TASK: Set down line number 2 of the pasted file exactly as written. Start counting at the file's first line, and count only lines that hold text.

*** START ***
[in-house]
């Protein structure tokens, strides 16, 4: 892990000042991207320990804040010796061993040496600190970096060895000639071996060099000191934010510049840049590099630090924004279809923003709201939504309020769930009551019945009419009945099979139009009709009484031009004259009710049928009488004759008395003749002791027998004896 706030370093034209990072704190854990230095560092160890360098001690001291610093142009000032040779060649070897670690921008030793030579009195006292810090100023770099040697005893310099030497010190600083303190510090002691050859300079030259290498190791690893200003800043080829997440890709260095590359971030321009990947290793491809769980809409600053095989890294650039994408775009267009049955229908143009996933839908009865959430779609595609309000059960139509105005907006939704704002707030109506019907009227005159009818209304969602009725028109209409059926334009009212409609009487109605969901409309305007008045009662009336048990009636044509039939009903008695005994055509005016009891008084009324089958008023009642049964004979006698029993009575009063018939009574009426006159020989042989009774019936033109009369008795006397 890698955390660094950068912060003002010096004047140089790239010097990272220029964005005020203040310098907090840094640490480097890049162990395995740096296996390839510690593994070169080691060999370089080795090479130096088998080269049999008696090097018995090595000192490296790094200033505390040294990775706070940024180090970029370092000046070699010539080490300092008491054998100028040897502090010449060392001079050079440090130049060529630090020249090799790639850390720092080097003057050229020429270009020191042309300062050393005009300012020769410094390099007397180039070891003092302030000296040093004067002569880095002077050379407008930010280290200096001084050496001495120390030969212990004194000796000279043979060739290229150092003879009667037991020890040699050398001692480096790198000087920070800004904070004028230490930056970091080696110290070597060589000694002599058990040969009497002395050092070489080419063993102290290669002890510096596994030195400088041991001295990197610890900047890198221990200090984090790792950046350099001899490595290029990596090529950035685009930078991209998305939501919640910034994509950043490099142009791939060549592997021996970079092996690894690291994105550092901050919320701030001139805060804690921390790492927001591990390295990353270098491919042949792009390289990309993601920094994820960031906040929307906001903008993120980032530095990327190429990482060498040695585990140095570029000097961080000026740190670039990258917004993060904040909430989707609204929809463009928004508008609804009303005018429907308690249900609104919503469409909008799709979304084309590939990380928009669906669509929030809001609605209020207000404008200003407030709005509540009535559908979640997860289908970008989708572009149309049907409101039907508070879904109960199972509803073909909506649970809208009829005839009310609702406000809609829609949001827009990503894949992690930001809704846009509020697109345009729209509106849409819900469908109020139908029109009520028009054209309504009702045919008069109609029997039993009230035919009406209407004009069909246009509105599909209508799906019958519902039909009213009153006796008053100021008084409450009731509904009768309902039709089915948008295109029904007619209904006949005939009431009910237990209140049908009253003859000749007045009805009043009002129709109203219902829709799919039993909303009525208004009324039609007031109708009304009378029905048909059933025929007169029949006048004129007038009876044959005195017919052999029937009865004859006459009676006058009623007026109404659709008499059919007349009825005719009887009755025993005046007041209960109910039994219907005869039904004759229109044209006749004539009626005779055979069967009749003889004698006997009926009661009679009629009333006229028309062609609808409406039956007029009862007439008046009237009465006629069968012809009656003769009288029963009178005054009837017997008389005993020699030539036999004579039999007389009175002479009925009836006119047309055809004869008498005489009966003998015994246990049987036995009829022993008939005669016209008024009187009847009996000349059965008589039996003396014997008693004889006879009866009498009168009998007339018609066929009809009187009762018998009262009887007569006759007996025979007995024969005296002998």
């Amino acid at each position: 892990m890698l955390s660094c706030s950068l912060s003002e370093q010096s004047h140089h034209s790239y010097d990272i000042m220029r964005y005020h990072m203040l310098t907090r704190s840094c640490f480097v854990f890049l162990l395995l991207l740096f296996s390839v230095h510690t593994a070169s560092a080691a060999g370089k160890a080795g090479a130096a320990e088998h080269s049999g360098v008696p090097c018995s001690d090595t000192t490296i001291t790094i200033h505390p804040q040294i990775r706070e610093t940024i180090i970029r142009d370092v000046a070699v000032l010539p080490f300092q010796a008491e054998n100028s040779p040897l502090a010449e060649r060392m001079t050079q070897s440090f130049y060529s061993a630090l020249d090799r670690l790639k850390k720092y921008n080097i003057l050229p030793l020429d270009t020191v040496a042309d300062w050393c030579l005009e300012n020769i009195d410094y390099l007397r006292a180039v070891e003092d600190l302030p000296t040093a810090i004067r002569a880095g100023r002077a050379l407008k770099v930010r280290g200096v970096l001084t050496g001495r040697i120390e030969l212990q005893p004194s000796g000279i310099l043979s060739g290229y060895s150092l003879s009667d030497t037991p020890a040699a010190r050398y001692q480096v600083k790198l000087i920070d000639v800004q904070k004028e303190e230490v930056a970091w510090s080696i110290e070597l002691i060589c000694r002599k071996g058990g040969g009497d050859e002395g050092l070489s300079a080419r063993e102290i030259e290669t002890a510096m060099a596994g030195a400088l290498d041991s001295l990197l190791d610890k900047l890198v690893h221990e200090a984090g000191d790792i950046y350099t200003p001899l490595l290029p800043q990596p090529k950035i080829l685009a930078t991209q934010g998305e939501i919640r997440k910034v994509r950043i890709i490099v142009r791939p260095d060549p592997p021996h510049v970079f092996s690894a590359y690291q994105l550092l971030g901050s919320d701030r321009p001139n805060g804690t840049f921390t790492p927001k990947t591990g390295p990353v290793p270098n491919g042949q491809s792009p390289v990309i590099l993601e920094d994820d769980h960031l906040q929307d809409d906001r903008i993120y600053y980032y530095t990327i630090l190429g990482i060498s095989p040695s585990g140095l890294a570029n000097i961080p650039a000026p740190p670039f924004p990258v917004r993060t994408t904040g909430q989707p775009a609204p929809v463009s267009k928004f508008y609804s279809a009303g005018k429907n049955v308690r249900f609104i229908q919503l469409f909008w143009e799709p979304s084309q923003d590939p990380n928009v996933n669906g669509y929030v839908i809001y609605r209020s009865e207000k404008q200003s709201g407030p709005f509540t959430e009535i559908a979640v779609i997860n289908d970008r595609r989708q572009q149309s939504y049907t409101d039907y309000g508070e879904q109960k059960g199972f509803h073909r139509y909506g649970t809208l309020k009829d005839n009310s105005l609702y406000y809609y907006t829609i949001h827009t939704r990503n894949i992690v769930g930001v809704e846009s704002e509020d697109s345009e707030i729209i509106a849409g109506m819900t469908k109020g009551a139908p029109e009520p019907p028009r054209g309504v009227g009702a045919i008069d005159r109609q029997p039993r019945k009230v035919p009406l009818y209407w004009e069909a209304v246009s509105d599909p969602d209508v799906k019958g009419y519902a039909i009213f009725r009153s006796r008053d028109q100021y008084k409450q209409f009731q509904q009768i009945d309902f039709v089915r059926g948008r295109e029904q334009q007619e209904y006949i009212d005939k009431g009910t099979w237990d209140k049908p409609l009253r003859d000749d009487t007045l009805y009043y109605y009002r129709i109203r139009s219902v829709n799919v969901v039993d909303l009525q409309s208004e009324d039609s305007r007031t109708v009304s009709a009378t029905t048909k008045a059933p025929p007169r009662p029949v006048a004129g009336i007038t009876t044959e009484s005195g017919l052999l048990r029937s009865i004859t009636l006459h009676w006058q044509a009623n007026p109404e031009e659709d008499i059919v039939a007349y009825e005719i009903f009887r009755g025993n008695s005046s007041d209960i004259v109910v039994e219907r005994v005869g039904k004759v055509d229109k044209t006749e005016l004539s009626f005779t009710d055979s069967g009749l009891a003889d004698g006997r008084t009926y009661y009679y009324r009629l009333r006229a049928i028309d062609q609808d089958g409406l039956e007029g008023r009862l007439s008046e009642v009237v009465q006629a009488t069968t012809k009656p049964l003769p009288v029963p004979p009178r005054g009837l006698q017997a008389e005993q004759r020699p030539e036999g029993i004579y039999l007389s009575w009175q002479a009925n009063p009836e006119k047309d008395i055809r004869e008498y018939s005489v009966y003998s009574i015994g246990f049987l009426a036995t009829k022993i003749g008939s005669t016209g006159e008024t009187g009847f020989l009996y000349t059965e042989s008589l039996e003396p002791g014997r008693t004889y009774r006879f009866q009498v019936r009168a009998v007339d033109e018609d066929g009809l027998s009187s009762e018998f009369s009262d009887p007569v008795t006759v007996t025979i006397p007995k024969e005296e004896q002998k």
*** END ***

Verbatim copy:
């Protein structure tokens, strides 16, 4: 892990000042991207320990804040010796061993040496600190970096060895000639071996060099000191934010510049840049590099630090924004279809923003709201939504309020769930009551019945009419009945099979139009009709009484031009004259009710049928009488004759008395003749002791027998004896 706030370093034209990072704190854990230095560092160890360098001690001291610093142009000032040779060649070897670690921008030793030579009195006292810090100023770099040697005893310099030497010190600083303190510090002691050859300079030259290498190791690893200003800043080829997440890709260095590359971030321009990947290793491809769980809409600053095989890294650039994408775009267009049955229908143009996933839908009865959430779609595609309000059960139509105005907006939704704002707030109506019907009227005159009818209304969602009725028109209409059926334009009212409609009487109605969901409309305007008045009662009336048990009636044509039939009903008695005994055509005016009891008084009324089958008023009642049964004979006698029993009575009063018939009574009426006159020989042989009774019936033109009369008795006397 890698955390660094950068912060003002010096004047140089790239010097990272220029964005005020203040310098907090840094640490480097890049162990395995740096296996390839510690593994070169080691060999370089080795090479130096088998080269049999008696090097018995090595000192490296790094200033505390040294990775706070940024180090970029370092000046070699010539080490300092008491054998100028040897502090010449060392001079050079440090130049060529630090020249090799790639850390720092080097003057050229020429270009020191042309300062050393005009300012020769410094390099007397180039070891003092302030000296040093004067002569880095002077050379407008930010280290200096001084050496001495120390030969212990004194000796000279043979060739290229150092003879009667037991020890040699050398001692480096790198000087920070800004904070004028230490930056970091080696110290070597060589000694002599058990040969009497002395050092070489080419063993102290290669002890510096596994030195400088041991001295990197610890900047890198221990200090984090790792950046350099001899490595290029990596090529950035685009930078991209998305939501919640910034994509950043490099142009791939060549592997021996970079092996690894690291994105550092901050919320701030001139805060804690921390790492927001591990390295990353270098491919042949792009390289990309993601920094994820960031906040929307906001903008993120980032530095990327190429990482060498040695585990140095570029000097961080000026740190670039990258917004993060904040909430989707609204929809463009928004508008609804009303005018429907308690249900609104919503469409909008799709979304084309590939990380928009669906669509929030809001609605209020207000404008200003407030709005509540009535559908979640997860289908970008989708572009149309049907409101039907508070879904109960199972509803073909909506649970809208009829005839009310609702406000809609829609949001827009990503894949992690930001809704846009509020697109345009729209509106849409819900469908109020139908029109009520028009054209309504009702045919008069109609029997039993009230035919009406209407004009069909246009509105599909209508799906019958519902039909009213009153006796008053100021008084409450009731509904009768309902039709089915948008295109029904007619209904006949005939009431009910237990209140049908009253003859000749007045009805009043009002129709109203219902829709799919039993909303009525208004009324039609007031109708009304009378029905048909059933025929007169029949006048004129007038009876044959005195017919052999029937009865004859006459009676006058009623007026109404659709008499059919007349009825005719009887009755025993005046007041209960109910039994219907005869039904004759229109044209006749004539009626005779055979069967009749003889004698006997009926009661009679009629009333006229028309062609609808409406039956007029009862007439008046009237009465006629069968012809009656003769009288029963009178005054009837017997008389005993020699030539036999004579039999007389009175002479009925009836006119047309055809004869008498005489009966003998015994246990049987036995009829022993008939005669016209008024009187009847009996000349059965008589039996003396014997008693004889006879009866009498009168009998007339018609066929009809009187009762018998009262009887007569006759007996025979007995024969005296002998």